Mac christened the group Hurdy Gurdy and they quickly became the biggest ‘home grown’ band on the scene, blowing minds wherever they played. Breaking all previous attendance records the group played two solid weeks at the concert hall in Tivoli, record companies were lining up to sign them, promoters were hassling them day and night... and then Mac got busted.

Spending the Christmas of 1967 in jail Mac wrote to Donovan, keeping the mood cheerful and telling him about the new group and how he planned to bring them back to the UK as soon as he could untangle himself from his present predicament. In January Mac was released and deported back to the UK, securing a flat in French Row, St Albans, just behind the Record Room, where the owner Mark Green was happy to have him back behind the counter. On hearing of Hurdy Gurdy’s success in Denmark, Mark was convinced that they could mirror their achievements in the UK and the other two members were brought over from Copenhagen. Mac contacted Donovan, who had been busy after receiving Mac’s letter from jail. He had written a song while in India and offered it to the group as a special gift (from a flower to a garden...) the song was ‘Hurdy Gurdy Man’, and Donovan wanted to produce them doing it. The band were knocked out at such an offering (it had even been tweaked by George Harrison who had supplied an extra verse) and took Donovans’ demo, complete with celeste, bells and acoustic picking, and set to work on it. They visited Donovan at his Little Berkhamstead home, plugging-in outside on the lawn to play their live set, so Don could hear what they sounded like as he wanted to produce them doing ‘Hurdy Gurdy Man’. Their heavy power trio sound, echoed vocals and trippy guitar wasn’t what Donovan had expected but they obviously stirred something deep inside him, because less than a month later, while travelling south, the band heard Donovan’s own version on the van’s radio. He had hijacked his own song, and gone electric with Mickie Most at the controls, and Jeff Beck on guitar, scoring a number 4 hit, at Hurdy Gurdy’s expense.

Having the rug pulled from beneath them, the group decided to record another number for a single. They chose a commercial song written by a friend from the folk days, Richie St John, entitled ‘Tick Tock Man’. They envisaged a swinging Kings Road heavy pop sound, not unlike the Small Faces ‘Lazy Sunday’ - “Cor Blimey mate, how’s yer mum’s lumbago...” type of thing, with a heavy Cream semi-improvised middle bit. For the B-side the group chose ‘Neo Camel’, a complex improvised instrumental inspired by the painting of a camel on the wall of the flat in French Row... where life was one long party, where people came, stayed, and left, minds were blown and the whole St Albans’ scene revolved around - or so it seemed. The painting was so powerful that people under the influence of various hallucagenics could be heard muttering from the floor, “I can feel the sand!”.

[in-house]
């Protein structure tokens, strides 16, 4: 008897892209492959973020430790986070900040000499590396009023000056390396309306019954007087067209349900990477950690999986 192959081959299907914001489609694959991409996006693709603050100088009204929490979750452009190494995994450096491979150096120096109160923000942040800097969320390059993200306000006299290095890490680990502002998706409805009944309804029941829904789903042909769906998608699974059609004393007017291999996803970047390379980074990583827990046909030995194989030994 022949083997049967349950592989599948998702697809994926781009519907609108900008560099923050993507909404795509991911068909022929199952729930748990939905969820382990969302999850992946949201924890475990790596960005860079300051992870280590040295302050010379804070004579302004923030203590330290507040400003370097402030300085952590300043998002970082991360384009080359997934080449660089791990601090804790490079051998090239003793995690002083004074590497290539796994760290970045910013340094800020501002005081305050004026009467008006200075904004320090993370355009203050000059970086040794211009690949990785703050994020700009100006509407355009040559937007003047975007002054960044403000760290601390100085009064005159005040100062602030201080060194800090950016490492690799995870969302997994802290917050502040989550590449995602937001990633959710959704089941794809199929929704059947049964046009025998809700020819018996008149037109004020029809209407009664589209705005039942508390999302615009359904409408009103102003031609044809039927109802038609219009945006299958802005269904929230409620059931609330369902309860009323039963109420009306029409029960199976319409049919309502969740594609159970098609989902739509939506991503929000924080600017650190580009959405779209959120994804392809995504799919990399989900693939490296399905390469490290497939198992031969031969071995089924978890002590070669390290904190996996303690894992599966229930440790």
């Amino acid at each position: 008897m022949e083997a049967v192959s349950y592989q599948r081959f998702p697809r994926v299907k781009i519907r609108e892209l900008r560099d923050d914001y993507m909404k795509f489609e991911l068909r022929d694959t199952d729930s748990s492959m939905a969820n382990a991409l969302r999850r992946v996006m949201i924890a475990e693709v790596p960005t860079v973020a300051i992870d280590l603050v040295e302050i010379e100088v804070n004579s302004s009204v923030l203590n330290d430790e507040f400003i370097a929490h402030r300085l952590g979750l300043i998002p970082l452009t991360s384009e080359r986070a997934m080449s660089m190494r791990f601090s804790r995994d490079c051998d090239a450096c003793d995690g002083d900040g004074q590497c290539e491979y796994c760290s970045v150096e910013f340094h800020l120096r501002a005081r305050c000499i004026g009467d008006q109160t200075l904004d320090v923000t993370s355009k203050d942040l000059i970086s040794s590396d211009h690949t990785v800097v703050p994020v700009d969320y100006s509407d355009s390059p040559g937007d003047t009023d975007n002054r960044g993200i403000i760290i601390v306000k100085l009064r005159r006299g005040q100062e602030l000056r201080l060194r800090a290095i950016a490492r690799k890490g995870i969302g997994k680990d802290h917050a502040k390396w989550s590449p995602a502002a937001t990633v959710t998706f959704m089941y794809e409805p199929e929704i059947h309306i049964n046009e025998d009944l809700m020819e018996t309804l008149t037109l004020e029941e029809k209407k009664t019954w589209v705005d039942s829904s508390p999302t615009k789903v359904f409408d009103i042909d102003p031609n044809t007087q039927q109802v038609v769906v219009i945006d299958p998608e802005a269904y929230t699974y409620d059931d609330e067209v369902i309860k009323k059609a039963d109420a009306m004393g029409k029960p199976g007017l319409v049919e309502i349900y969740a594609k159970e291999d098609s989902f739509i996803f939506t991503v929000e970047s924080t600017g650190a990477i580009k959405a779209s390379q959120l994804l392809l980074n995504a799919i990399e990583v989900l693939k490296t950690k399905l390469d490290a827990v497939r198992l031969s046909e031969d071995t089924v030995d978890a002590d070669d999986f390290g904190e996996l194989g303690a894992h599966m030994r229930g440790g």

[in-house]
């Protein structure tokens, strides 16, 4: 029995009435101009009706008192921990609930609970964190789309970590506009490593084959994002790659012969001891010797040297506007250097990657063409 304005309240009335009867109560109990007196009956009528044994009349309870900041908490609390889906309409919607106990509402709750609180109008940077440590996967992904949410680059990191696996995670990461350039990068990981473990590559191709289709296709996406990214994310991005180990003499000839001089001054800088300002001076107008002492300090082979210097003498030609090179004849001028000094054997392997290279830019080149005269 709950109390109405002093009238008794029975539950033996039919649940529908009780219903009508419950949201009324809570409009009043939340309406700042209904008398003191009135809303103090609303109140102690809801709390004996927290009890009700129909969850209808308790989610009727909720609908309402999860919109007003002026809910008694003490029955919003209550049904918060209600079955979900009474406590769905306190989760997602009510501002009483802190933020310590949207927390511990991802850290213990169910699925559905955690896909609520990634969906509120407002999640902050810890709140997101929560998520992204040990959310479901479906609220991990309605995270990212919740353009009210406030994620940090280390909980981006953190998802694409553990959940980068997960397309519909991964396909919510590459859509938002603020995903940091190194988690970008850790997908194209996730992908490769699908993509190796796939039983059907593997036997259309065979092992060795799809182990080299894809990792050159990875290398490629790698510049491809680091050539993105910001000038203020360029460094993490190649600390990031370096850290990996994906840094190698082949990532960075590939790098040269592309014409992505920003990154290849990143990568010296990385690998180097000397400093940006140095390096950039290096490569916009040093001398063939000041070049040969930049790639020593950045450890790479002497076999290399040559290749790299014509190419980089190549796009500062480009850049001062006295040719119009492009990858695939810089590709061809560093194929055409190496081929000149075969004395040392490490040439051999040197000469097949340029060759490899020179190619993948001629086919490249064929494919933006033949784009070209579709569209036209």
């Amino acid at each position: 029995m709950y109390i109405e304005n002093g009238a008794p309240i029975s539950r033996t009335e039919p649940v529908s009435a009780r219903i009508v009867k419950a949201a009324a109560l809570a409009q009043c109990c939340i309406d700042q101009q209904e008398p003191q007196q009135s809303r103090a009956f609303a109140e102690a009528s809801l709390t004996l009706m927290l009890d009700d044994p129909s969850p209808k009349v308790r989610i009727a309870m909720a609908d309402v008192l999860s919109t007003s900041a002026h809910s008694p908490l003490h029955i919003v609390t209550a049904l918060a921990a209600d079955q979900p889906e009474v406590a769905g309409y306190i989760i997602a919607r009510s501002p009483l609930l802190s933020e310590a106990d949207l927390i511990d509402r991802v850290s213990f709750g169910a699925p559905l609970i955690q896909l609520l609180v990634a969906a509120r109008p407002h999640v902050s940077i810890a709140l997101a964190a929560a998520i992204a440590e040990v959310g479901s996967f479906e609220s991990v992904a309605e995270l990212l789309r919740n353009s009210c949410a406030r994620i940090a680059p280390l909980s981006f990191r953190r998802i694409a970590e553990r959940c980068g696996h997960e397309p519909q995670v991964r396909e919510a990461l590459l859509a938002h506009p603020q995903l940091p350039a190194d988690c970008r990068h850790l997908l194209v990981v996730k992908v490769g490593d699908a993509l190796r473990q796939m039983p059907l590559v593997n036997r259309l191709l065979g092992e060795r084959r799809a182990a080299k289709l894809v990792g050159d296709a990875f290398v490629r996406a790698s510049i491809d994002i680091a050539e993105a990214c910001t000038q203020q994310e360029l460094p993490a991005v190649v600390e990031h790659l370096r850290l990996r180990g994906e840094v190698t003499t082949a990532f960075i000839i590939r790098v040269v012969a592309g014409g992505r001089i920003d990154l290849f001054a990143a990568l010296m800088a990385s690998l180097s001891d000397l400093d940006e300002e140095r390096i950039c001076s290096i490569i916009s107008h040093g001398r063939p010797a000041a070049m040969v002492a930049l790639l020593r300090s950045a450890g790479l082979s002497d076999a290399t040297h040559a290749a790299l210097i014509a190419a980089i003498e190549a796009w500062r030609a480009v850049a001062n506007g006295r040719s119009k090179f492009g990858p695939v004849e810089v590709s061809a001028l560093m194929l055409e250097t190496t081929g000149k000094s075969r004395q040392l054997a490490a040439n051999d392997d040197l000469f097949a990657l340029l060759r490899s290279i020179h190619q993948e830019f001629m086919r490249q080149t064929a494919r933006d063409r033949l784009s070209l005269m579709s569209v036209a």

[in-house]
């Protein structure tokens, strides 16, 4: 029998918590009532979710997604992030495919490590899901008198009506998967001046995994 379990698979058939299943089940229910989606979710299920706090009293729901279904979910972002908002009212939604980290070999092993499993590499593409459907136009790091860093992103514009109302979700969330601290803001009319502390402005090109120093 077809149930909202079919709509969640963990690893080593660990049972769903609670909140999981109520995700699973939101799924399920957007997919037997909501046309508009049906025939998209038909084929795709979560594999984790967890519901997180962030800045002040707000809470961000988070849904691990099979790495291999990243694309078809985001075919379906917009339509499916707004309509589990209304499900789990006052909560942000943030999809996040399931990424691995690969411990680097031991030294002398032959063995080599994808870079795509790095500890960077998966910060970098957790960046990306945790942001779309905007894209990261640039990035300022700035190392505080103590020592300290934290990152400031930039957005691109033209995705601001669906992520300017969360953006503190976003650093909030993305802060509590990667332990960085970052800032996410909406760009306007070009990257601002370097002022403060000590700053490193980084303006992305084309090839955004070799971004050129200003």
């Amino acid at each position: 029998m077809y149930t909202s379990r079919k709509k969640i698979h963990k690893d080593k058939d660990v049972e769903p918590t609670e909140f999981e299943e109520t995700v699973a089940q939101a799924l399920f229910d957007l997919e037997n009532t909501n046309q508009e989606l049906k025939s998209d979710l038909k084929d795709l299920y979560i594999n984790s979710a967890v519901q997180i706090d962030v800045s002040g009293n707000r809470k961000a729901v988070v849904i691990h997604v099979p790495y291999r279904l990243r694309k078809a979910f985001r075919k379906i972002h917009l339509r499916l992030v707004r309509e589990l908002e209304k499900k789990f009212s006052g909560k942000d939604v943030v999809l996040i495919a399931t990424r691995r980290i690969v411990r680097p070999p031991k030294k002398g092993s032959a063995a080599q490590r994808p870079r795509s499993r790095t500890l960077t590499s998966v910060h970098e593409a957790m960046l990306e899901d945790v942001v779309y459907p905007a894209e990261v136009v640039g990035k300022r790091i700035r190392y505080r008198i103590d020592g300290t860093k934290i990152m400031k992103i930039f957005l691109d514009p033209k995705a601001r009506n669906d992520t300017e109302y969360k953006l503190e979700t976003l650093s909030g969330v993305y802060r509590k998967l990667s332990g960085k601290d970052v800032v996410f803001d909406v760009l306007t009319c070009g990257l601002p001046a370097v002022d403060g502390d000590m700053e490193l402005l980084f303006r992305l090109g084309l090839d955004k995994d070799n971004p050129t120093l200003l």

Sessions for the new recordings were produced by friends Rod Argent and Chris White of the Zombies, who did an admirable job, although the results were a tad heavier than your regular pop 45! Meanwhile the group played on, at Middle Earth (headlining over Spooky Tooth and Azoth - the name The Action used for one gig, discarding it in favour of Mighty Baby), and the usual haunts. A lone surviving 12” acetate recorded in late ‘68 and owned by Mac, shows the group powering their way through a 15 minute opus, with screaming guitar and pounding rhythm section - feedback lives!! ‘Tick Tock Man’ was cut as a test pressing, and copies distributed around the major record companies... but fate dealt a bum hand when the Musician’s Union refused the Danish members’ work permits and without permits the single couldn’t be promoted and therefore the record companies showed no interest.

Claus and Jens had to return home. Mac was back in French Row considering the future, and Mark Green was left waving the pressing of “Tick Tock Man” shouting “Look at it, the most expensive piece of plastic in the world!”.